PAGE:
A pragmatically priced classic headphone since 1985

There is a reason certain headphones are considered classics and continue to sell for decades. The Sennheiser HD600 is one such classic headphone at roughly $400 but those looking for a cheaper but equally comfortable studio headphone option should consider the Beyerdynamic DT770 Pro at $150 it is a steal to add to your collection. Read on to find out why:

For those craving to hear ‘detail’ and excellent imaging it is close to best you can get for this price, if not the best. I especially like it for mixing with that treble extension that Beyerdynamic headphones are famous for.

Given how easy it is to EQ, I feel that DT770 Pro is a great headphone. Basically, enjoy the default sound signature without EQ to ‘discover’ the detail in your music but if it becomes too much after a few hours, simply reduce the 2-3Khz region and then continue to enjoy this very comfortable headphone.

Note: This review is based on the 80 Ohm version, the 32 Ohm and 300 Ohm version are similar but with slightly different sound profiles and obviously require different amplifier power, e.g. the 32 Ohm version is perfect for a mobile user and comes with a short cable


Renowned for their detailed resolution, spacious soundstage, and the capacity to reveal the intricate nuances of
audio recordings, these headphones also prioritize user comfort and robust build quality, making them a favored
choice in numerous studios around the globe. This review will dissect their performance across various domains,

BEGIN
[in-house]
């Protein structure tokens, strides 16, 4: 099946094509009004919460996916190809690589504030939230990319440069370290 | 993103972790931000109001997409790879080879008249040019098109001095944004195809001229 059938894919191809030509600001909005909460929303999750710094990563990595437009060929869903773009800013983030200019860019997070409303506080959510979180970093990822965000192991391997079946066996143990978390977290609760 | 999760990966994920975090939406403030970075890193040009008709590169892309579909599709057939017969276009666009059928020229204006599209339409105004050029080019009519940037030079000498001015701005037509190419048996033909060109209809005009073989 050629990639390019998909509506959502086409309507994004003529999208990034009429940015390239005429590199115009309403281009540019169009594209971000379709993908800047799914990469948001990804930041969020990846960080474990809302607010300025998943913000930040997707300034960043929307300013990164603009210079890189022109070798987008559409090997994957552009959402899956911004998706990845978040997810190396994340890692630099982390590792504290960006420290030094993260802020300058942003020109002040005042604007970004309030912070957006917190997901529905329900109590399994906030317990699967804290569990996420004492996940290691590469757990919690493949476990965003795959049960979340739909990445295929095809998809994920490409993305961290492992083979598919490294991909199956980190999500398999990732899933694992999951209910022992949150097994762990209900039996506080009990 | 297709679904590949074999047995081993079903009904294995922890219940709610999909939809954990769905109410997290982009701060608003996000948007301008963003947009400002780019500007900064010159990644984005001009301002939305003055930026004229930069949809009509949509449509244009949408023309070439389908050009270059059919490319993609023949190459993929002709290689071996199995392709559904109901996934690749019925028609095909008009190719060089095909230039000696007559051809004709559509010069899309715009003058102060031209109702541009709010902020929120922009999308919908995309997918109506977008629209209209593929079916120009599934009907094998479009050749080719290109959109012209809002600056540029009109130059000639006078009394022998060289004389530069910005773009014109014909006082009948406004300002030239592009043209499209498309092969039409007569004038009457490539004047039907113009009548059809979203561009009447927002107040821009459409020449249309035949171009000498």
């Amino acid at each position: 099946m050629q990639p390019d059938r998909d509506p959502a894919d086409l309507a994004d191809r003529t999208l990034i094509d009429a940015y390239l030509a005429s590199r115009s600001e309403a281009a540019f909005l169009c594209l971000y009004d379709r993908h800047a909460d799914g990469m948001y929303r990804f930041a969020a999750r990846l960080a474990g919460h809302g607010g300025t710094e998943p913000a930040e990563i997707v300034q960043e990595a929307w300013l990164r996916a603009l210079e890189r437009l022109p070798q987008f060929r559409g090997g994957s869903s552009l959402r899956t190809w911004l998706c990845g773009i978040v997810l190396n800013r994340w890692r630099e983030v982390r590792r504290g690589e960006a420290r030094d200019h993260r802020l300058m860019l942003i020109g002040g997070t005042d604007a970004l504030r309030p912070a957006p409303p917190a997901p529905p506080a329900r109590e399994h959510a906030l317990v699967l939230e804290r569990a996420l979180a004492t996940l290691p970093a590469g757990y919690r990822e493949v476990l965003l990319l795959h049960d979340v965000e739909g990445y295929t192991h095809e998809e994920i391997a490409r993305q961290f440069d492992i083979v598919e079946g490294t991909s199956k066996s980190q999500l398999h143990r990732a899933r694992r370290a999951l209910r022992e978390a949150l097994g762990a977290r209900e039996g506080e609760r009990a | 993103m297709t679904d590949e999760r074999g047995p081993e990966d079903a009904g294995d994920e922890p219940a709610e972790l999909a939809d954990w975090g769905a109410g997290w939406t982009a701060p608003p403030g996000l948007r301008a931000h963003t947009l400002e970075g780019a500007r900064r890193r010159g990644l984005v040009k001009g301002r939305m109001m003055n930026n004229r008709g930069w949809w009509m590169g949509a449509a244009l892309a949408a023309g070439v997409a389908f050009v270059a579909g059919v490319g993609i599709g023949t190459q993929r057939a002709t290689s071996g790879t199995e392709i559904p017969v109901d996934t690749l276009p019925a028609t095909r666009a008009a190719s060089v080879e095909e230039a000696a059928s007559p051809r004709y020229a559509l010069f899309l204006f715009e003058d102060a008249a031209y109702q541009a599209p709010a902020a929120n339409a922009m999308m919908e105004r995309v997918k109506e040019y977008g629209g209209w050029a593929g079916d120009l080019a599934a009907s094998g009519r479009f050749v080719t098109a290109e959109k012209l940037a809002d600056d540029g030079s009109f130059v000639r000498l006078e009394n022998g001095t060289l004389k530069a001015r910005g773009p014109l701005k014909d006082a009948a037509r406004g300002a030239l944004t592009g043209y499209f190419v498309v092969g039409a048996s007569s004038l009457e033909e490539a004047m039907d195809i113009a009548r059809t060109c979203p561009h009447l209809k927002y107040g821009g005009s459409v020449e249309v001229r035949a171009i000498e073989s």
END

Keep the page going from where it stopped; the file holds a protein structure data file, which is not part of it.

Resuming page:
including sound quality, comfort, design, and overall value, providing insights into why they remain a staple in
the audio world.

Let’s get into the details in this review.

What is in the box:

The DT770 Pro comes with a nice bad and an adapter, the very long 3M cable is attached and is probably my only complaint: DT770Pro-inthebox-alt.jpeg

Build quality and accessories

The DT770 Pro 90 Ohm headphones are designed with long listening sessions in mind, featuring plush velour ear pads and a padded headband that ensure comfort over extended periods. The durable construction and replaceable parts underscore Beyerdynamic’s commitment to longevity, making these headphones a long-term investment for serious audio professionals and enthusiasts.


The design can be called ‘classic’ as it hasn’t changed since its launch in 1985 but that does not mean its bad or outdated. I think it still has a ‘cool’ look of a much higher end headphone, it’s super comfortable with good adjustments and even easily replaceable headband. It is hard to replace the ear-pads and my only real complaint is that the cable is ‘fixed’: IMG_9605 Medium.jpeg

I love the comfort of this headphone, the ear pads are in my opinion the best you can get in this price range for comfort: IMG_9606 Medium.jpeg

Sound quality

The DT770 Pro is not lacking in any area, there is good bass, a good midrange where vocals are clear and that treble which may or may not be too your liking.

Bass Response

The DT770 Pro 90 8Ohm version delivers a precise and controlled bass response that is both powerful and nuanced. Unlike headphones that artificially enhance the lower frequencies, these headphones provide a bass that is accurate to the source material, making them ideal for critical listening tasks. A track like “Royals” by Lorde allows users to appreciate the DT770’s capability to render bass lines with depth and clarity, without muddying the midrange.